Daily Archives: April 5, 2012

Disaster has struck!

I knew it was cold last night as we had a thick white frost this morning and when I checked the temperature at 8am it was -4 degrees!

It never crossed my mind to look inside the greenhouses because, although it was cold, the frost would not get to the plants. However, I have just been out to check everything and I have lost quite a few plants. So far I have lost:

  • All Morning Glory plants – I was worried about these anyway as the leaves were becoming discoloured. All 18 are dead.
  • 68 Cosmos Plants
  • 14 Marigolds
  • 11 Sungold tomatoes
  • 9 Red Cherry tomatoes
  • 9 Moneymaker tomatoes

I am not so worried about the flowers as they all germinate quickly and will catch up. I am gutted about the tomatoes though. I planted them all on 19 February so they had a good head start. I have lost nearly 7 weeks but am going to have to start again.

The problem I have is that where I live in Central Scotland our summers can be mixed and are not famous for wall to wall sunshine. So if I have late tomatoes they will probably not get enough sunshine to ripen. This is why I always plant them so early so they get a head start and get the full benefit of any sunshine.

Now here is what I think I have done wrong. Last night I watered everything at 7pm. It was a clear night so the temperature (which was already low) would have plummeted very quickly. I think that even though the plants were protected from frost, the water must have frozen in the pots and modules and that is what has killed them. So from now on, or at least until there is no more risk of frost, I will water everything in the morning.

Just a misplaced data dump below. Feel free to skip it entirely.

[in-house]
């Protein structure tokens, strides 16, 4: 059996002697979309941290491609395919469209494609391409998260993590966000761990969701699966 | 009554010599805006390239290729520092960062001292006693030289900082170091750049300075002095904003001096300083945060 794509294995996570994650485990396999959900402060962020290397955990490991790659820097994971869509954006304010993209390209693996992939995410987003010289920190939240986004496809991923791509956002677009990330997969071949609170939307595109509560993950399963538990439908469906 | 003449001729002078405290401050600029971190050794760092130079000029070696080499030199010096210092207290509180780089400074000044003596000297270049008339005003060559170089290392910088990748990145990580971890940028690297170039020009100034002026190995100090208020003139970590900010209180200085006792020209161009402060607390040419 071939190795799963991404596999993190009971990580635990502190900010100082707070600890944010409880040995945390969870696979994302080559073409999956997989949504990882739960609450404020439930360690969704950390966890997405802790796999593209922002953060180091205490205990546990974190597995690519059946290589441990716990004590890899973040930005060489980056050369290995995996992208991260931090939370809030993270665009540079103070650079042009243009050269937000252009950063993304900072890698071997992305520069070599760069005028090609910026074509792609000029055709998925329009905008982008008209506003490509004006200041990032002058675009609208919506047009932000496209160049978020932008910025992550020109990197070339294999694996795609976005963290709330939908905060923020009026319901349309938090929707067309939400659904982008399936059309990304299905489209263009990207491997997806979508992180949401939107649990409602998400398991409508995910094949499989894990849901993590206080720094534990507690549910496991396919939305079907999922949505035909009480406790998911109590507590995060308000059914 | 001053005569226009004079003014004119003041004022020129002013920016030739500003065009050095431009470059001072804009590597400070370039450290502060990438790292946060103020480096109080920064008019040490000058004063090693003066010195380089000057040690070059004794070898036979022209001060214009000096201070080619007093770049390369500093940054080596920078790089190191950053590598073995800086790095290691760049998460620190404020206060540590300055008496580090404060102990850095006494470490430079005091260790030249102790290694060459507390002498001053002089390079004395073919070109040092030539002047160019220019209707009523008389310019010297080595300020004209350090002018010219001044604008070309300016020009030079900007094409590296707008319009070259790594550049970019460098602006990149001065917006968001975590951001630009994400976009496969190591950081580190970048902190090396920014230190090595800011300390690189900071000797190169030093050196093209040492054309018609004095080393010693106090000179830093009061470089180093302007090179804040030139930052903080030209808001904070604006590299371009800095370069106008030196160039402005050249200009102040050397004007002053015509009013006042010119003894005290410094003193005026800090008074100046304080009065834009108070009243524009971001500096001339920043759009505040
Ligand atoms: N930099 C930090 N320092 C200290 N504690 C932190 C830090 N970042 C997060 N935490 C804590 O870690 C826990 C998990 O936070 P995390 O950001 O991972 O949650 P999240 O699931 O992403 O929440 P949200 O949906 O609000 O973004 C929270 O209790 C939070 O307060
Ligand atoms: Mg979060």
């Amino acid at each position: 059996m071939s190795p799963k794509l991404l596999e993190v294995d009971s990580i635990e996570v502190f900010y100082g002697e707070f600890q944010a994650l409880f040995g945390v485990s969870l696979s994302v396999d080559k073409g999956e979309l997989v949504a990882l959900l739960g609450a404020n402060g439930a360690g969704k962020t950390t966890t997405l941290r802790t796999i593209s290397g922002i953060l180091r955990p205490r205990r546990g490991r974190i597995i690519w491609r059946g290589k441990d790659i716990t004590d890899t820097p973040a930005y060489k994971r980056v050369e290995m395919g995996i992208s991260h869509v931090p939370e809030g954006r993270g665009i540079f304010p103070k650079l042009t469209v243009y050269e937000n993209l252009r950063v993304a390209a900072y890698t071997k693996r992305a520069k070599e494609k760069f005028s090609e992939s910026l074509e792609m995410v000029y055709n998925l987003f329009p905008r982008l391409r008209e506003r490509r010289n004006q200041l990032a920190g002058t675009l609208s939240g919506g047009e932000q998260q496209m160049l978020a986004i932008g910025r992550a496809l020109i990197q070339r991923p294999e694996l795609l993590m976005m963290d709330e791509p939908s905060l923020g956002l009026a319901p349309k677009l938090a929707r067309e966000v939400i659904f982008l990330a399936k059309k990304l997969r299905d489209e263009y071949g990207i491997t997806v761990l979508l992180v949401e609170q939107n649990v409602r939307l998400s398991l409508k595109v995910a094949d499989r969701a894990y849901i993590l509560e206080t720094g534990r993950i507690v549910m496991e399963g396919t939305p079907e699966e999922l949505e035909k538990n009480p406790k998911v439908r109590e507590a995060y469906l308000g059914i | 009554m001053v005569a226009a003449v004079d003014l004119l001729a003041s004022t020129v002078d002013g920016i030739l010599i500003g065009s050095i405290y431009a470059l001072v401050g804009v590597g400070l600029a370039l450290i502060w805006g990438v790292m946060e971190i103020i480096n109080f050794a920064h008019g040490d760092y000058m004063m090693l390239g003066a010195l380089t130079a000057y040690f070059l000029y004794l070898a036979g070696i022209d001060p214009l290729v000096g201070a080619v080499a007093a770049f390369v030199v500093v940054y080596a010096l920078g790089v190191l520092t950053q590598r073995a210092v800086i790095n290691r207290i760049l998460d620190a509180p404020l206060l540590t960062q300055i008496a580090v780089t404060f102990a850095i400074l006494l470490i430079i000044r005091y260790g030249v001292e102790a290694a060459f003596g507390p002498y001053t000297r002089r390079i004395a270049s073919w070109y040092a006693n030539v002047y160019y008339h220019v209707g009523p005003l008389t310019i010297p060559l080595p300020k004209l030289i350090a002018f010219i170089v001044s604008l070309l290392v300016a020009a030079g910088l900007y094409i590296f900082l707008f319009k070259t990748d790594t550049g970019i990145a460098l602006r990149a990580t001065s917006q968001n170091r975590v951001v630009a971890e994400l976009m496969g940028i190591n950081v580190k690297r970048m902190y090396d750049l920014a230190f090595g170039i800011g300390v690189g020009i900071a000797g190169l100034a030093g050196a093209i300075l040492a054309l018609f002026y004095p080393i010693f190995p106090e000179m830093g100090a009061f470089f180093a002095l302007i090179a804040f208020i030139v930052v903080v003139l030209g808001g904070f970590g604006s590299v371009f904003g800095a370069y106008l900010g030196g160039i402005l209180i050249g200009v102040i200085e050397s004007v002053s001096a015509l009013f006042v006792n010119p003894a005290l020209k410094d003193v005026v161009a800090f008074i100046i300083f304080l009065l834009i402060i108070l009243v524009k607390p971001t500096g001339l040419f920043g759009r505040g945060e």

Not happy tomatoes

The mystery of blue and white pottery

I have been digging and weeding like a demon trying to get the ground ready for planting – just as soon as spring returns (it is currently -4 degrees!).

Our house is built on the site of an old Victorian greenhouse which was demolished in the late 1980’s. The ground is full of smashed glass which we are always digging up. However, the other thing we keep coming across is bits of blue and white pottery.

the mysterious blue and white pottery

No matter where I have lived this seems to be a common occurrence and I started wondering where does it come from and why?

First port of call for any serious research – Google, of course. However, there is surprisingly little information on the world wide web about this phenomenon.

The only theory I could find is that in Victorian times the willow pattern was produced by every major pottery producer. It was produced on such a mass scale it was affordable to almost every Victorian household.

So how did it end up in gardens? Broken plates would be used as drainage in the bottom of pots in the garden and eventually contents would be tipped into the garden and ultimately buried…only to be dug up again in the 21st Century!

So in true Victorian spirit I will collect all the pieces of pottery I find and use them for drainage in my pots. Extreme recycling!